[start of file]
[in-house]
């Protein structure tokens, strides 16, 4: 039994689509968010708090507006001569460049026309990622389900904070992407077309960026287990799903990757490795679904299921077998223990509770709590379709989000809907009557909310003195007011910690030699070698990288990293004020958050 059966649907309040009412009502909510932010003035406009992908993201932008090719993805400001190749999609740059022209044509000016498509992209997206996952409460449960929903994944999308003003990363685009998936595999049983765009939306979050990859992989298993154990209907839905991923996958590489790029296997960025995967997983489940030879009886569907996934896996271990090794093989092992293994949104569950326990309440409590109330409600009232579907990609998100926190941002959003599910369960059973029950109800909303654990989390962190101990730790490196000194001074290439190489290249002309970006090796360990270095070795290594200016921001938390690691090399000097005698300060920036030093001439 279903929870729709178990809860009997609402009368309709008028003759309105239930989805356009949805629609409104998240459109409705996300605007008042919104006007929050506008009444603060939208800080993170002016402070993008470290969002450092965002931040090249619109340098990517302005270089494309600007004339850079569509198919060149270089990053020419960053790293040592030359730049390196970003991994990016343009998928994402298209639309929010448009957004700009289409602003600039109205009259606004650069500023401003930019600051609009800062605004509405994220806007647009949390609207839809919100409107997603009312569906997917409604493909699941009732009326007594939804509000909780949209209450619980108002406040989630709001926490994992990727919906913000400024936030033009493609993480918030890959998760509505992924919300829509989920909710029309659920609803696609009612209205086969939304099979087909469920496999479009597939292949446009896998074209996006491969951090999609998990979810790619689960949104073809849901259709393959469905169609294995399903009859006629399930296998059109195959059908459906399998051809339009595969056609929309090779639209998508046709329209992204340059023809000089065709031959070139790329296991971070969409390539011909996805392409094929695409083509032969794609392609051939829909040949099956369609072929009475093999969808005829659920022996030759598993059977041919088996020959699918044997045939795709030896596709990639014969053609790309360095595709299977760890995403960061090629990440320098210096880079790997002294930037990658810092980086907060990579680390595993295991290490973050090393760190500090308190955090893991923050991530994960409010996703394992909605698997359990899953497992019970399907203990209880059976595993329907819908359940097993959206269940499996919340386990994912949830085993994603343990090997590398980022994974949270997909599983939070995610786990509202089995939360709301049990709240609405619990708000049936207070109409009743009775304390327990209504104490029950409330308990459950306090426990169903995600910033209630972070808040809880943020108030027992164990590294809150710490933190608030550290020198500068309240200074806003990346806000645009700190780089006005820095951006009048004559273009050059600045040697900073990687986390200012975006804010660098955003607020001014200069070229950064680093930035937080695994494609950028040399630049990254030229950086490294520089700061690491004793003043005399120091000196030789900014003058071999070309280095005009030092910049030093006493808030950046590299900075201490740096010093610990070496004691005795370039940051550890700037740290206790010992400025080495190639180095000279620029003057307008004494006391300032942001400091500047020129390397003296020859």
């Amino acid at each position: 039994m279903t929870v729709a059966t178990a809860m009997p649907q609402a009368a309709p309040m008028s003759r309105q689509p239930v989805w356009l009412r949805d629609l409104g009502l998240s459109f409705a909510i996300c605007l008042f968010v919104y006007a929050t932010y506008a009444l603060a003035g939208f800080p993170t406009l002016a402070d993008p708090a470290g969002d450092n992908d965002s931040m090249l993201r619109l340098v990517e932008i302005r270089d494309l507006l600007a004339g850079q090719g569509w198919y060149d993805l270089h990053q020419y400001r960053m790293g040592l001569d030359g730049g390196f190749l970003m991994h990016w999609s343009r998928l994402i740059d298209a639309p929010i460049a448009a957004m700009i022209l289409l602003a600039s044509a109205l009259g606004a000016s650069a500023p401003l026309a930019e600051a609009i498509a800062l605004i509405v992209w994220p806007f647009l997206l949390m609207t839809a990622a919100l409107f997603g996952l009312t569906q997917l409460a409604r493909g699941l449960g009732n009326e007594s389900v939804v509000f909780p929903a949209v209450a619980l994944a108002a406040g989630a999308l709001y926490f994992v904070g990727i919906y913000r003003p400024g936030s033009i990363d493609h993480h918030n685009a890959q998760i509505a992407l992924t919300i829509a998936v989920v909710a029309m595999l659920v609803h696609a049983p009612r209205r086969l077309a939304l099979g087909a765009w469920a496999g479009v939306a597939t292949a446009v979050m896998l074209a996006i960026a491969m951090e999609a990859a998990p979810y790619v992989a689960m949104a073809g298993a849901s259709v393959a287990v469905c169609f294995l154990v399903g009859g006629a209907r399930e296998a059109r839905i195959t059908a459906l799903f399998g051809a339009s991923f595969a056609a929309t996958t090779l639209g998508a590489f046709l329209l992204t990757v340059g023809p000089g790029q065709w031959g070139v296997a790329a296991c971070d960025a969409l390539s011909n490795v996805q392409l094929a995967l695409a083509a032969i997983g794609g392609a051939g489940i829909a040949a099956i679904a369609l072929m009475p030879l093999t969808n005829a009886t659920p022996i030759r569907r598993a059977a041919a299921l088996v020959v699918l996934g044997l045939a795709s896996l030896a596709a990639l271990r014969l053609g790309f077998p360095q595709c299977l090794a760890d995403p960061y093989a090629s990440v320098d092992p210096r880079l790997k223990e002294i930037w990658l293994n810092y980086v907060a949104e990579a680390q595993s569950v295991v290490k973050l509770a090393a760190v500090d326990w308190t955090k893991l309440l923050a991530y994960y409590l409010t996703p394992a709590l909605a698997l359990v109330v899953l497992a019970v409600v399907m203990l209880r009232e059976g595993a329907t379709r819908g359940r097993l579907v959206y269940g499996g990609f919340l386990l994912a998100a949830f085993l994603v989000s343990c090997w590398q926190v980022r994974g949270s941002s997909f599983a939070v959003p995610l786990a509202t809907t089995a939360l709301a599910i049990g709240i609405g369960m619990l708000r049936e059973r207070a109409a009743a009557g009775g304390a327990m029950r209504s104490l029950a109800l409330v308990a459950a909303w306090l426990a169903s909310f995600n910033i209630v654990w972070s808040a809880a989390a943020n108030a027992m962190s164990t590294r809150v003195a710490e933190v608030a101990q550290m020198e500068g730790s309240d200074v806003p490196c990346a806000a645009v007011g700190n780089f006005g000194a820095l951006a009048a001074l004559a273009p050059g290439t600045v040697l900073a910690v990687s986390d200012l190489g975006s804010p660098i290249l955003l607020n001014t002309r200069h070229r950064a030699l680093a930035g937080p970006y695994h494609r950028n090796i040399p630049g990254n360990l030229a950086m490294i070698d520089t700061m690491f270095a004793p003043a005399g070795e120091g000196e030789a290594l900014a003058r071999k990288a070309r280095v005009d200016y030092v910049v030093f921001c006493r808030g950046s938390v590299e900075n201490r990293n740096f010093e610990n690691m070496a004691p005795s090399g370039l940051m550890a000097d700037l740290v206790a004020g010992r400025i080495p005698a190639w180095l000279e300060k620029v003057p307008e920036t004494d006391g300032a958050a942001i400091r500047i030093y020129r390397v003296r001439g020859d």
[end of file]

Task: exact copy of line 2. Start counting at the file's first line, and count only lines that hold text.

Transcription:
């Protein structure tokens, strides 16, 4: 039994689509968010708090507006001569460049026309990622389900904070992407077309960026287990799903990757490795679904299921077998223990509770709590379709989000809907009557909310003195007011910690030699070698990288990293004020958050 059966649907309040009412009502909510932010003035406009992908993201932008090719993805400001190749999609740059022209044509000016498509992209997206996952409460449960929903994944999308003003990363685009998936595999049983765009939306979050990859992989298993154990209907839905991923996958590489790029296997960025995967997983489940030879009886569907996934896996271990090794093989092992293994949104569950326990309440409590109330409600009232579907990609998100926190941002959003599910369960059973029950109800909303654990989390962190101990730790490196000194001074290439190489290249002309970006090796360990270095070795290594200016921001938390690691090399000097005698300060920036030093001439 279903929870729709178990809860009997609402009368309709008028003759309105239930989805356009949805629609409104998240459109409705996300605007008042919104006007929050506008009444603060939208800080993170002016402070993008470290969002450092965002931040090249619109340098990517302005270089494309600007004339850079569509198919060149270089990053020419960053790293040592030359730049390196970003991994990016343009998928994402298209639309929010448009957004700009289409602003600039109205009259606004650069500023401003930019600051609009800062605004509405994220806007647009949390609207839809919100409107997603009312569906997917409604493909699941009732009326007594939804509000909780949209209450619980108002406040989630709001926490994992990727919906913000400024936030033009493609993480918030890959998760509505992924919300829509989920909710029309659920609803696609009612209205086969939304099979087909469920496999479009597939292949446009896998074209996006491969951090999609998990979810790619689960949104073809849901259709393959469905169609294995399903009859006629399930296998059109195959059908459906399998051809339009595969056609929309090779639209998508046709329209992204340059023809000089065709031959070139790329296991971070969409390539011909996805392409094929695409083509032969794609392609051939829909040949099956369609072929009475093999969808005829659920022996030759598993059977041919088996020959699918044997045939795709030896596709990639014969053609790309360095595709299977760890995403960061090629990440320098210096880079790997002294930037990658810092980086907060990579680390595993295991290490973050090393760190500090308190955090893991923050991530994960409010996703394992909605698997359990899953497992019970399907203990209880059976595993329907819908359940097993959206269940499996919340386990994912949830085993994603343990090997590398980022994974949270997909599983939070995610786990509202089995939360709301049990709240609405619990708000049936207070109409009743009775304390327990209504104490029950409330308990459950306090426990169903995600910033209630972070808040809880943020108030027992164990590294809150710490933190608030550290020198500068309240200074806003990346806000645009700190780089006005820095951006009048004559273009050059600045040697900073990687986390200012975006804010660098955003607020001014200069070229950064680093930035937080695994494609950028040399630049990254030229950086490294520089700061690491004793003043005399120091000196030789900014003058071999070309280095005009030092910049030093006493808030950046590299900075201490740096010093610990070496004691005795370039940051550890700037740290206790010992400025080495190639180095000279620029003057307008004494006391300032942001400091500047020129390397003296020859």